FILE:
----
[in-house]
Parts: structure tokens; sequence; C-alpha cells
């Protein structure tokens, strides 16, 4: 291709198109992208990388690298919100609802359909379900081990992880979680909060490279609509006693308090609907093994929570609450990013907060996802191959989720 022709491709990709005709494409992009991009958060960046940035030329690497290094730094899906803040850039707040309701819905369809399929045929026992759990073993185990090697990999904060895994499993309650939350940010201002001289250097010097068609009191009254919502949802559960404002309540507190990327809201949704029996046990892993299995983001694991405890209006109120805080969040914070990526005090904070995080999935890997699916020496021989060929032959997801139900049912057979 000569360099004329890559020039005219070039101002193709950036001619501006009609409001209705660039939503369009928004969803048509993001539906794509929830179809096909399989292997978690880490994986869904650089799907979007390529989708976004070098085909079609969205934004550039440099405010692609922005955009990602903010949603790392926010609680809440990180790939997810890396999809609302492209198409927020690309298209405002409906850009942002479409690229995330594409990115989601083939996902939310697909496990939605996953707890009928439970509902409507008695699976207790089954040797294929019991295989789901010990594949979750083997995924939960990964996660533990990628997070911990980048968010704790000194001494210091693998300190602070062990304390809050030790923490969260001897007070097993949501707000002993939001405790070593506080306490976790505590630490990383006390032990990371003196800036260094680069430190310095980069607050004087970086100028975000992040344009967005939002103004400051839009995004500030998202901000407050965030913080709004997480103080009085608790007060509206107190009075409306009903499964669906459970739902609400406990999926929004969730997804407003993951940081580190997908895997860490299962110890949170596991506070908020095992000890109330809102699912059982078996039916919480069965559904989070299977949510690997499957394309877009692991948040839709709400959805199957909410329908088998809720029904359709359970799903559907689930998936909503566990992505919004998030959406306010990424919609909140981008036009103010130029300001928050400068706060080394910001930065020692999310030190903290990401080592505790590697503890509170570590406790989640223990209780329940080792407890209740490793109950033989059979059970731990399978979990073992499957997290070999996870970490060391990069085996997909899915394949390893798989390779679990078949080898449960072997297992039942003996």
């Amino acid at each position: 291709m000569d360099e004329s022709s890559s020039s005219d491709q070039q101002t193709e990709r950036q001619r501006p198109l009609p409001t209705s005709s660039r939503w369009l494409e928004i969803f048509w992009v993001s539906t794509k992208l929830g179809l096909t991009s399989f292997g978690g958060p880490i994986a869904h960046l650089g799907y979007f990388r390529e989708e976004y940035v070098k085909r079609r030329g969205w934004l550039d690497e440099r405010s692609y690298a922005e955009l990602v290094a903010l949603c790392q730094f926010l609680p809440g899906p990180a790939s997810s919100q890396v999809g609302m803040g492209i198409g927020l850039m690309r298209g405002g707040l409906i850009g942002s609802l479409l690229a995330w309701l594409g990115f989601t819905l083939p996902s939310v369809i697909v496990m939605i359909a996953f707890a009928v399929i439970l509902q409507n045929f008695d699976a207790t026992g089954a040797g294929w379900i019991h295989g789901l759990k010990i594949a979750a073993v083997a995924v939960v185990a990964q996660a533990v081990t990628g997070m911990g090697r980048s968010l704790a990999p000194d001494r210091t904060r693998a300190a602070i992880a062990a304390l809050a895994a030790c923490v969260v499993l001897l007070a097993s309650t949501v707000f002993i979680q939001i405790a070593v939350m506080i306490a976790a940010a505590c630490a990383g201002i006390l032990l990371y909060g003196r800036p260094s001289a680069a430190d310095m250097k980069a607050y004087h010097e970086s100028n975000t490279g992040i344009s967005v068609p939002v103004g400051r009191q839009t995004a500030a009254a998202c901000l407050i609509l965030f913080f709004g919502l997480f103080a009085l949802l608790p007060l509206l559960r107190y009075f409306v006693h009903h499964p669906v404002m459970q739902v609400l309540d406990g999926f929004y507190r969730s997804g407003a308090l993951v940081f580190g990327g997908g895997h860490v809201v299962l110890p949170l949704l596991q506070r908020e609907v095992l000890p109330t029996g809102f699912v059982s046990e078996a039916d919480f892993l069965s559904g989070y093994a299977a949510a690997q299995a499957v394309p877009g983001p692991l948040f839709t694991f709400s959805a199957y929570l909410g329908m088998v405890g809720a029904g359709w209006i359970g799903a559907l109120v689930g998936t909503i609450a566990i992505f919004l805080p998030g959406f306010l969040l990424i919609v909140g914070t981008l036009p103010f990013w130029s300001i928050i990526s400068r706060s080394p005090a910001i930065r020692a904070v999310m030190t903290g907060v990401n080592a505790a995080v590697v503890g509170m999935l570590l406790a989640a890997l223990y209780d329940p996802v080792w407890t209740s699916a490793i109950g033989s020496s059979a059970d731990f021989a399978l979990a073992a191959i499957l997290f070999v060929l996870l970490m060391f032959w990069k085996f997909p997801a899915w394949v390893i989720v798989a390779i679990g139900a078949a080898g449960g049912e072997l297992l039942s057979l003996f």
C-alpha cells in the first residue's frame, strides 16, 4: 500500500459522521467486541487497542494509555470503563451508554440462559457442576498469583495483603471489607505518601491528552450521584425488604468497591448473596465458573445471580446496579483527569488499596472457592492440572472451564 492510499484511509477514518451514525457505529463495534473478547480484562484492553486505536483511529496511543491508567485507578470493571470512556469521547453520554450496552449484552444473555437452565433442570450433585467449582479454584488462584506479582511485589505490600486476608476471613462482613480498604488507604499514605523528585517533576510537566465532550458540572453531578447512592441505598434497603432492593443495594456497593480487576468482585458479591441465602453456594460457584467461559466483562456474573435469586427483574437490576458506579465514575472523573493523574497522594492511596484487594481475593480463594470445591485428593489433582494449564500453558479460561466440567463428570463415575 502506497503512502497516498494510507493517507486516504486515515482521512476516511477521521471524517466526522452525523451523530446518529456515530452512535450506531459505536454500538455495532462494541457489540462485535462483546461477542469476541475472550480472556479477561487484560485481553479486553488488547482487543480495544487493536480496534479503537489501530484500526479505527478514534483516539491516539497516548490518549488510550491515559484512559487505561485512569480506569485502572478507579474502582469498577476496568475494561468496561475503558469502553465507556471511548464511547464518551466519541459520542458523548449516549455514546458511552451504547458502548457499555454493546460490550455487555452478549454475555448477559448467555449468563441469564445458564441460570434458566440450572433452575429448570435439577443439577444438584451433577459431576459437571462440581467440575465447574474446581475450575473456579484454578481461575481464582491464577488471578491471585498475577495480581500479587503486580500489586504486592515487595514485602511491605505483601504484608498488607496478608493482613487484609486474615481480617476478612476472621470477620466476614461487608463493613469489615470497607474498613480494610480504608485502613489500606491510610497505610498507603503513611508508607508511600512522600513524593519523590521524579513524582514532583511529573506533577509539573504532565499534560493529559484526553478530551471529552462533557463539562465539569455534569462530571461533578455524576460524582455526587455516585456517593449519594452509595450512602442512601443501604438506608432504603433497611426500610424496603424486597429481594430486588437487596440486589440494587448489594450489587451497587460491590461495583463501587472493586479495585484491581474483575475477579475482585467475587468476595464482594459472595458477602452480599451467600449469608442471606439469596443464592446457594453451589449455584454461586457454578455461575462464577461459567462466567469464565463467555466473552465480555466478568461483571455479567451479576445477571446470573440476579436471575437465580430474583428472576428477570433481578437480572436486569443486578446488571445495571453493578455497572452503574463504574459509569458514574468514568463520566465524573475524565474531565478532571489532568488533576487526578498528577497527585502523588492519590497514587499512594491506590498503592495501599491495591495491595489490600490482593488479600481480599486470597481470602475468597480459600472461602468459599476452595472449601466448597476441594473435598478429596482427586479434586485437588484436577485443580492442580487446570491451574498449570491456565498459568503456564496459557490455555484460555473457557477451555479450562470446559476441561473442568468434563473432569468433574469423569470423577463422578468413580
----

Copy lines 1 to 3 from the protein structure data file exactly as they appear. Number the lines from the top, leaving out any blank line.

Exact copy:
[in-house]
Parts: structure tokens; sequence; C-alpha cells
């Protein structure tokens, strides 16, 4: 291709198109992208990388690298919100609802359909379900081990992880979680909060490279609509006693308090609907093994929570609450990013907060996802191959989720 022709491709990709005709494409992009991009958060960046940035030329690497290094730094899906803040850039707040309701819905369809399929045929026992759990073993185990090697990999904060895994499993309650939350940010201002001289250097010097068609009191009254919502949802559960404002309540507190990327809201949704029996046990892993299995983001694991405890209006109120805080969040914070990526005090904070995080999935890997699916020496021989060929032959997801139900049912057979 000569360099004329890559020039005219070039101002193709950036001619501006009609409001209705660039939503369009928004969803048509993001539906794509929830179809096909399989292997978690880490994986869904650089799907979007390529989708976004070098085909079609969205934004550039440099405010692609922005955009990602903010949603790392926010609680809440990180790939997810890396999809609302492209198409927020690309298209405002409906850009942002479409690229995330594409990115989601083939996902939310697909496990939605996953707890009928439970509902409507008695699976207790089954040797294929019991295989789901010990594949979750083997995924939960990964996660533990990628997070911990980048968010704790000194001494210091693998300190602070062990304390809050030790923490969260001897007070097993949501707000002993939001405790070593506080306490976790505590630490990383006390032990990371003196800036260094680069430190310095980069607050004087970086100028975000992040344009967005939002103004400051839009995004500030998202901000407050965030913080709004997480103080009085608790007060509206107190009075409306009903499964669906459970739902609400406990999926929004969730997804407003993951940081580190997908895997860490299962110890949170596991506070908020095992000890109330809102699912059982078996039916919480069965559904989070299977949510690997499957394309877009692991948040839709709400959805199957909410329908088998809720029904359709359970799903559907689930998936909503566990992505919004998030959406306010990424919609909140981008036009103010130029300001928050400068706060080394910001930065020692999310030190903290990401080592505790590697503890509170570590406790989640223990209780329940080792407890209740490793109950033989059979059970731990399978979990073992499957997290070999996870970490060391990069085996997909899915394949390893798989390779679990078949080898449960072997297992039942003996």